The window itself is a showcase of various types of glass and construction techniques which made Tiffany-designed products internationally known. Particularly impressive is Tiffany's use of scores of intricately cut pieces of glass to describe the details of the knight's armor and the delicate details of the landscape.
Tiffany "painted" with glass, his palette consisting of an astonishing variety of luminous opalescent glass that he created by combining white milk glass with one or more colors of pot metal glass. Depending on the combinations of colors, such glass could be used to imitate the veins in the marble columns or the soft hues of the cloud-filled sky.
"Drapery glass" was used to create not only the color but the texture of the knight's flowing robe. This technique, invented by Tiffany, required the glassblower (protected by asbestos gloves) to toss a glob of molten glass on an iron table, where he kneaded and folded the red-hot mixture like bread dough until the desired loops and streaks were formed.
The extraordinary depth and luminosity of the knight's attire, including the shirt of chain mail that extends below his breast plate, were achieved by sandwiching or "plating" several layers of differently textured and colored glass on top of one another. These built-up areas are visible on the back of the window.
To achieve the effect of dappled light shining through foliage in the background, Tiffany used "mottled glass" and a few touches of "confetti glass." These types of glass, perfected in the Tiffany studios, were made by throwing various chemicals (for a mottled effect) or broken glass scraps (for a confetti effect) into the molten glass. As was usually the case, actual paint was used only to define the noble features of the knight, but even here the designer incorporated plated glass to achieve the glow of living flesh.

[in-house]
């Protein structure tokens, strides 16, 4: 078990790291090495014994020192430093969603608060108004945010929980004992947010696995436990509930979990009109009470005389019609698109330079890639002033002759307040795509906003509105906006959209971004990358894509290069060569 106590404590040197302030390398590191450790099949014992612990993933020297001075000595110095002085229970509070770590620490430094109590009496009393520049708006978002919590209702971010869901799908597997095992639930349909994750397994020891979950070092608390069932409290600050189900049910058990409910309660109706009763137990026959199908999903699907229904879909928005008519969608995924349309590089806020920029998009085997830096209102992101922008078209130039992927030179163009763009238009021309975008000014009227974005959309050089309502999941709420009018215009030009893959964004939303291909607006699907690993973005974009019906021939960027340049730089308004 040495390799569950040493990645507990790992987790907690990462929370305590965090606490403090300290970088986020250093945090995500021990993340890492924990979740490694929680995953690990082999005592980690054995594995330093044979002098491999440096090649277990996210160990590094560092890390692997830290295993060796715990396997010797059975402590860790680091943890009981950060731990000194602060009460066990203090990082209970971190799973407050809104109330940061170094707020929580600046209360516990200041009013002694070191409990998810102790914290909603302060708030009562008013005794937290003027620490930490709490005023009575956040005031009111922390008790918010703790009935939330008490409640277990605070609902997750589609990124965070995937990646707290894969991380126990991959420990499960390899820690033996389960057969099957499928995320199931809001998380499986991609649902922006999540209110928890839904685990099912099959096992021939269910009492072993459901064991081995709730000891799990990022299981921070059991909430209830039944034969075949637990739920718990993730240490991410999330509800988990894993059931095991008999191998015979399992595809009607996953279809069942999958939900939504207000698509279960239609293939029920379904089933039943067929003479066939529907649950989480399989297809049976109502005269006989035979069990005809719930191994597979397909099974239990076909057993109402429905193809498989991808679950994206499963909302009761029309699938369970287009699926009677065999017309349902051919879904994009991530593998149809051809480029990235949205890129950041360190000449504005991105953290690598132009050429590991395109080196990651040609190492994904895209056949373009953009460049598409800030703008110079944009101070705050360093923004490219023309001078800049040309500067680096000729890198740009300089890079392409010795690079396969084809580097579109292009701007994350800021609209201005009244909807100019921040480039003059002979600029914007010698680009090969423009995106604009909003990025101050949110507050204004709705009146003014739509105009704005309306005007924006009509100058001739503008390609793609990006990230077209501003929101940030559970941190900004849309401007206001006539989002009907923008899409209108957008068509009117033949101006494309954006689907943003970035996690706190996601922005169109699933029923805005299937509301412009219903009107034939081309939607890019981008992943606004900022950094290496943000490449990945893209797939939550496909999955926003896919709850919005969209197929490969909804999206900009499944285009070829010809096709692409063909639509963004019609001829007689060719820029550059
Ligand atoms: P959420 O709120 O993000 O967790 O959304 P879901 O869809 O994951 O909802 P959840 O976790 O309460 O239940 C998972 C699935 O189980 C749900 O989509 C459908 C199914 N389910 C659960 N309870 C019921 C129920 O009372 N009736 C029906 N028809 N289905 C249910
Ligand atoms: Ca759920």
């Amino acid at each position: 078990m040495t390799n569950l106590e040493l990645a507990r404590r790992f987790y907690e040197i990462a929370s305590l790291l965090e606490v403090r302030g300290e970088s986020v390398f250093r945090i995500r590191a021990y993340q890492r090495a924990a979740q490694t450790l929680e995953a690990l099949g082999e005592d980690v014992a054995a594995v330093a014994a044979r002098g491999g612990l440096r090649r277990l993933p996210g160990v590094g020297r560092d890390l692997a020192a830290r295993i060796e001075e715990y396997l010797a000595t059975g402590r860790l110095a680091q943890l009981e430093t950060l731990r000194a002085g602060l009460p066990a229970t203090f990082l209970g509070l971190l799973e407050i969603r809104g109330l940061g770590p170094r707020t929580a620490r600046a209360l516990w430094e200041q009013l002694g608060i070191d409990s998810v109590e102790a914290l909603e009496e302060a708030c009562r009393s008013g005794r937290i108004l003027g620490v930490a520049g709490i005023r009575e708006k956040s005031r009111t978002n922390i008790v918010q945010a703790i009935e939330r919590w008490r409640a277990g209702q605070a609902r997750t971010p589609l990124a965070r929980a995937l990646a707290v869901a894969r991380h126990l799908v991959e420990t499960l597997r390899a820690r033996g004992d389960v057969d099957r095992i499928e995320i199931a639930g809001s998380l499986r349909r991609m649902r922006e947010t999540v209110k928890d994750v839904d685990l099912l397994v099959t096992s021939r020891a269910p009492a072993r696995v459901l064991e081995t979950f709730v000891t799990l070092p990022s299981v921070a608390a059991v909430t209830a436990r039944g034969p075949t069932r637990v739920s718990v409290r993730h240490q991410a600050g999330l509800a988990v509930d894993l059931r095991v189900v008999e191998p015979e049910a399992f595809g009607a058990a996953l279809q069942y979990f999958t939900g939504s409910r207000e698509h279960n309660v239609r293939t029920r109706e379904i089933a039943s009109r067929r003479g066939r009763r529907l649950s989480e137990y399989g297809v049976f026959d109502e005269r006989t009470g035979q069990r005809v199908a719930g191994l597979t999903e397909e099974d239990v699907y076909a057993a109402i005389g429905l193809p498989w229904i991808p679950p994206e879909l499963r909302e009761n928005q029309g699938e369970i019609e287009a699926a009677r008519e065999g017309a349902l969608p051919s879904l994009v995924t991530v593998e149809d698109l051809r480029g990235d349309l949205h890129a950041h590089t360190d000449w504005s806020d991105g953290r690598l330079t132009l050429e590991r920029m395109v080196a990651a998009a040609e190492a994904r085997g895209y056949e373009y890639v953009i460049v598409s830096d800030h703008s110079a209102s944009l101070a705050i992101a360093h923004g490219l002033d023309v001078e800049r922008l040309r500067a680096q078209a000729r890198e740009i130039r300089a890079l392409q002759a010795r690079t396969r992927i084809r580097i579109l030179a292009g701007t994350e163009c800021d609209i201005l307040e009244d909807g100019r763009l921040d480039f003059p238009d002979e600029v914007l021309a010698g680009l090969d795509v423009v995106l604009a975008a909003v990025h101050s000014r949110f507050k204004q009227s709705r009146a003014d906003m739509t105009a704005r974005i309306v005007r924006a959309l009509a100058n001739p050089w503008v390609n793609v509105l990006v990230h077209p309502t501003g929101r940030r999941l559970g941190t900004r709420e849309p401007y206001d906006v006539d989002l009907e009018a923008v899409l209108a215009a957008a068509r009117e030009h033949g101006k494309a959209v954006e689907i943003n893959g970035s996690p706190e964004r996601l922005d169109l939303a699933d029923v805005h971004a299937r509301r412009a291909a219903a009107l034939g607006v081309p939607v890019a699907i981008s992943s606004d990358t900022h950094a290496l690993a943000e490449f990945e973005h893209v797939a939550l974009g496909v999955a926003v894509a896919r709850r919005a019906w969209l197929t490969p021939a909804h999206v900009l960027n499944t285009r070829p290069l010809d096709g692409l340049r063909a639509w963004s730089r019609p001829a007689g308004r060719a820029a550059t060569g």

The production of a Tiffany memorial window was labor intensive, requiring hundreds of hours of work and a high level of craftsmanship. For these reasons, large windows cost several thousand dollars, a hefty sum in 1925, when glass workers received three dollars a day and their supervisors were paid twenty-one dollars a week.
The University of Alabama window cost $5,000, but Tiffany studios gave the U.D.C. a $1,700 discount. Even with the discount, the organization found it necessary to pay off the sum in installments.
In 1939 the Alabama window was removed from the old Amelia Gayle Gorgas Library on campus and installed in the present main library, which bears the same name. This year , in a move partially funded by the U.D.C., the window will be relocated once again, this time to the new collections building on the east side of the University of Alabama campus, where it will grace the walls of the William Stanley Hoole Special Collections Library*.
*The window is in the lobby of the W.S. Hoole Special Collections Library on the 2nd floor of Mary Harmon Bryant Hall, 500 Hackberry Lane, and is visible from the street below. Please visit the library to see the window in person. You can also view a series of photographs we have placed as a set on Cool@Hoole's flickr page
. These images were graciously taken by photographer and friend of Hoole Library, Teresa Golson in July 2010. (Photographs in the original article [not shown here] were by Alice Wilson). Special thanks to Dr. Robert Mellown and Donna Cox Baker and Alabama Heritage for allowing us to republish this piece online.